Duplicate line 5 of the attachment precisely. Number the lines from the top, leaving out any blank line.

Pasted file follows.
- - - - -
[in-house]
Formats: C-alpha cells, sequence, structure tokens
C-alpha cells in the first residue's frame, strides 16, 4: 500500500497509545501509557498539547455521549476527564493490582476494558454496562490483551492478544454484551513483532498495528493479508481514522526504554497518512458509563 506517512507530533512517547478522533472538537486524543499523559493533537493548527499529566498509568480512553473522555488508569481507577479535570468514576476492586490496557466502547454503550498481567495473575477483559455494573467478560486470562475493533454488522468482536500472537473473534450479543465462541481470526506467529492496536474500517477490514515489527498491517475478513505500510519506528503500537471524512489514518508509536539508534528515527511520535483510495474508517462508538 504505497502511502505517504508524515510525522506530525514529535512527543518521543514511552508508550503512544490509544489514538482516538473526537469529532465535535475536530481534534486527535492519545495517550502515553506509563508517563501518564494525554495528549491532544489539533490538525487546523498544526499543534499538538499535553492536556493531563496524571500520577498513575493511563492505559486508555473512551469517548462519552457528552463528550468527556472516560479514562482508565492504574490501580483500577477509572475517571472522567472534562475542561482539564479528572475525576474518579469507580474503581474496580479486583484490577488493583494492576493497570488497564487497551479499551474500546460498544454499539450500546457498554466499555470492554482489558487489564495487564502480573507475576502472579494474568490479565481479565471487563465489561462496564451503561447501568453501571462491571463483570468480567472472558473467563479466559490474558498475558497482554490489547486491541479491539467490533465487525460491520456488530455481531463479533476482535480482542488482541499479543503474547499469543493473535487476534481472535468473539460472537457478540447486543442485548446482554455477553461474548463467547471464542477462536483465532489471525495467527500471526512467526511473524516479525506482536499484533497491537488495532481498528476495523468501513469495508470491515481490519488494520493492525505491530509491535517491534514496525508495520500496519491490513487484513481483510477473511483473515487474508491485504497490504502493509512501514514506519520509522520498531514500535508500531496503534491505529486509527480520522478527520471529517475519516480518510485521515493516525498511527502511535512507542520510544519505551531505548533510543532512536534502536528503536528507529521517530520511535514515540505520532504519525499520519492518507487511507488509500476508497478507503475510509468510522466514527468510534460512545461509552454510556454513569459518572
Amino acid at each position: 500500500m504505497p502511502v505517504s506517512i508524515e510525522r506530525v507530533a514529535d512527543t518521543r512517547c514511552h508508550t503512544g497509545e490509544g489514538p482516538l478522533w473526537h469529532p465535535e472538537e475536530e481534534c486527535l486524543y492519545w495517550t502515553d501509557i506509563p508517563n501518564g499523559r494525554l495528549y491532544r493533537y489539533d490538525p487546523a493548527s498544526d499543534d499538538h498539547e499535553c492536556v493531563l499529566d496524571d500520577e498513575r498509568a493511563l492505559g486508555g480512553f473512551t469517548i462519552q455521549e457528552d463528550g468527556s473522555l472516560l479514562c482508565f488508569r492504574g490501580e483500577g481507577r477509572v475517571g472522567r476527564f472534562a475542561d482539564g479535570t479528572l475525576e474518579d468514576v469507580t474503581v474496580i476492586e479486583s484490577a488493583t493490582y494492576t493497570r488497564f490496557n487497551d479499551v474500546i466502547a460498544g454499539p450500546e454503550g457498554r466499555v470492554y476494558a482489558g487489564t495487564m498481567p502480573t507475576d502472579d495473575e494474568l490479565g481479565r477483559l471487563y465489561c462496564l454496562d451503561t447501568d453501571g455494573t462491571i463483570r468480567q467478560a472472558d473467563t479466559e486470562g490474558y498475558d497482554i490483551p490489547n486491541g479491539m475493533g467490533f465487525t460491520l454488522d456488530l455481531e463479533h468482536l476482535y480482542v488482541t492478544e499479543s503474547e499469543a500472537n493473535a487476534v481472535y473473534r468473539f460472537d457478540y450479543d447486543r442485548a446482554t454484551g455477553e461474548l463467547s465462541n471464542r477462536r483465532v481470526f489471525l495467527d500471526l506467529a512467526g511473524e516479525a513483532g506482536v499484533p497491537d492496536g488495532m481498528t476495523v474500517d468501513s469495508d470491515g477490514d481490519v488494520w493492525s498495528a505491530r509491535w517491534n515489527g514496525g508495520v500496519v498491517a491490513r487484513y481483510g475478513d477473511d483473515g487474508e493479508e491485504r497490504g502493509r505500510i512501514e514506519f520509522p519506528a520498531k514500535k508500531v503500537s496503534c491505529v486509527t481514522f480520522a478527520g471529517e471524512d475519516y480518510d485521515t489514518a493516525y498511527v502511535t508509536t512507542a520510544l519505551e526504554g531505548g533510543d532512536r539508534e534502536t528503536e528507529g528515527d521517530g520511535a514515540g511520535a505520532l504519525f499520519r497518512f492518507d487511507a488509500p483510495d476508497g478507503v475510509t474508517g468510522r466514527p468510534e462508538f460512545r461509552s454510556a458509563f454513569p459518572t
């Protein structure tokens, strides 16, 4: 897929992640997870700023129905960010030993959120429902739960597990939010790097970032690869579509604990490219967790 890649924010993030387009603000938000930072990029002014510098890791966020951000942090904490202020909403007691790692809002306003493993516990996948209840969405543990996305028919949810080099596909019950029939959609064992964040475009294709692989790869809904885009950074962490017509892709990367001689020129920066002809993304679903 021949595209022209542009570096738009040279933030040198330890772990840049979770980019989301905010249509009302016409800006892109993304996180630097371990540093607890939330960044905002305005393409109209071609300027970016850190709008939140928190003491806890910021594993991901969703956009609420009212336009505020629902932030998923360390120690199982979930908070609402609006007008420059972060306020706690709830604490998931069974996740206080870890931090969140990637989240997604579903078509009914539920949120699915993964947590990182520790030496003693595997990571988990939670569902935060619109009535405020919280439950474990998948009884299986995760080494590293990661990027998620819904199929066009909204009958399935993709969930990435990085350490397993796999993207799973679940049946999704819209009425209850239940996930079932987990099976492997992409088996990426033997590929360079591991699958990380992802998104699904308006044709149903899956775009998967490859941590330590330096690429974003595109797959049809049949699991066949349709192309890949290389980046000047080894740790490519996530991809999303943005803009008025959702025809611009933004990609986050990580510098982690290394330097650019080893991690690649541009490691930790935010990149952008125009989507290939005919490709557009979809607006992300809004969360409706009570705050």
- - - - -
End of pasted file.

């Protein structure tokens, strides 16, 4: 897929992640997870700023129905960010030993959120429902739960597990939010790097970032690869579509604990490219967790 890649924010993030387009603000938000930072990029002014510098890791966020951000942090904490202020909403007691790692809002306003493993516990996948209840969405543990996305028919949810080099596909019950029939959609064992964040475009294709692989790869809904885009950074962490017509892709990367001689020129920066002809993304679903 021949595209022209542009570096738009040279933030040198330890772990840049979770980019989301905010249509009302016409800006892109993304996180630097371990540093607890939330960044905002305005393409109209071609300027970016850190709008939140928190003491806890910021594993991901969703956009609420009212336009505020629902932030998923360390120690199982979930908070609402609006007008420059972060306020706690709830604490998931069974996740206080870890931090969140990637989240997604579903078509009914539920949120699915993964947590990182520790030496003693595997990571988990939670569902935060619109009535405020919280439950474990998948009884299986995760080494590293990661990027998620819904199929066009909204009958399935993709969930990435990085350490397993796999993207799973679940049946999704819209009425209850239940996930079932987990099976492997992409088996990426033997590929360079591991699958990380992802998104699904308006044709149903899956775009998967490859941590330590330096690429974003595109797959049809049949699991066949349709192309890949290389980046000047080894740790490519996530991809999303943005803009008025959702025809611009933004990609986050990580510098982690290394330097650019080893991690690649541009490691930790935010990149952008125009989507290939005919490709557009979809607006992300809004969360409706009570705050």